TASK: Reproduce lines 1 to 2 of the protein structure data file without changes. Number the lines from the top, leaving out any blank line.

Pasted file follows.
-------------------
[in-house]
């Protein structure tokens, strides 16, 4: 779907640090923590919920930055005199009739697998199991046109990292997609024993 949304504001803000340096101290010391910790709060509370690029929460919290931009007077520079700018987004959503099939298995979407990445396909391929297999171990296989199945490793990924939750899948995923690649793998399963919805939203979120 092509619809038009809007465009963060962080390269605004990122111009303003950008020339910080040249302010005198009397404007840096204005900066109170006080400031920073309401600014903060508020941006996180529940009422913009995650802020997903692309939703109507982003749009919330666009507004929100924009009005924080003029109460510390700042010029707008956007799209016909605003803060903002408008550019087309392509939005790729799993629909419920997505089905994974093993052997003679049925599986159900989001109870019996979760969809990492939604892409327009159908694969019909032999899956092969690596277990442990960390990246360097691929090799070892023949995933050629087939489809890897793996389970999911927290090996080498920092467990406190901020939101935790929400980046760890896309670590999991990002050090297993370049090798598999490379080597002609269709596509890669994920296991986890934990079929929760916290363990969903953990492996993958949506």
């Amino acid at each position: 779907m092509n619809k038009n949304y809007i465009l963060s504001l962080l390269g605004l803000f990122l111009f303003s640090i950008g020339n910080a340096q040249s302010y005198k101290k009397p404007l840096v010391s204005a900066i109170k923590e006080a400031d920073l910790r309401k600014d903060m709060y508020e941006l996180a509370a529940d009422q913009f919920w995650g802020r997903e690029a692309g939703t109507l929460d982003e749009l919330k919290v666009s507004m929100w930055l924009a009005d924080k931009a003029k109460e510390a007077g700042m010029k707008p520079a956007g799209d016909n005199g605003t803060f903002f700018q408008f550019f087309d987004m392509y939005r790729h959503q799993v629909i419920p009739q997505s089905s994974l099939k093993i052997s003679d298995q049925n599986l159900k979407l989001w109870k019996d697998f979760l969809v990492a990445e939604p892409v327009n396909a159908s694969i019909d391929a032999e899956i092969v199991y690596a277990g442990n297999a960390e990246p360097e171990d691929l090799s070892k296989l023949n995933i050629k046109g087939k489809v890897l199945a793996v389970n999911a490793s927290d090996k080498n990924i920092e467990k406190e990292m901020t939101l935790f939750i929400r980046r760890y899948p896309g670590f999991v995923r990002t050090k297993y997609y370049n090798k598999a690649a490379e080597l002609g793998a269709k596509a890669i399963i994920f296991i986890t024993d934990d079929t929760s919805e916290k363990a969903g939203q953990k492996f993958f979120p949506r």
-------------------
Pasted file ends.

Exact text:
[in-house]
């Protein structure tokens, strides 16, 4: 779907640090923590919920930055005199009739697998199991046109990292997609024993 949304504001803000340096101290010391910790709060509370690029929460919290931009007077520079700018987004959503099939298995979407990445396909391929297999171990296989199945490793990924939750899948995923690649793998399963919805939203979120 092509619809038009809007465009963060962080390269605004990122111009303003950008020339910080040249302010005198009397404007840096204005900066109170006080400031920073309401600014903060508020941006996180529940009422913009995650802020997903692309939703109507982003749009919330666009507004929100924009009005924080003029109460510390700042010029707008956007799209016909605003803060903002408008550019087309392509939005790729799993629909419920997505089905994974093993052997003679049925599986159900989001109870019996979760969809990492939604892409327009159908694969019909032999899956092969690596277990442990960390990246360097691929090799070892023949995933050629087939489809890897793996389970999911927290090996080498920092467990406190901020939101935790929400980046760890896309670590999991990002050090297993370049090798598999490379080597002609269709596509890669994920296991986890934990079929929760916290363990969903953990492996993958949506």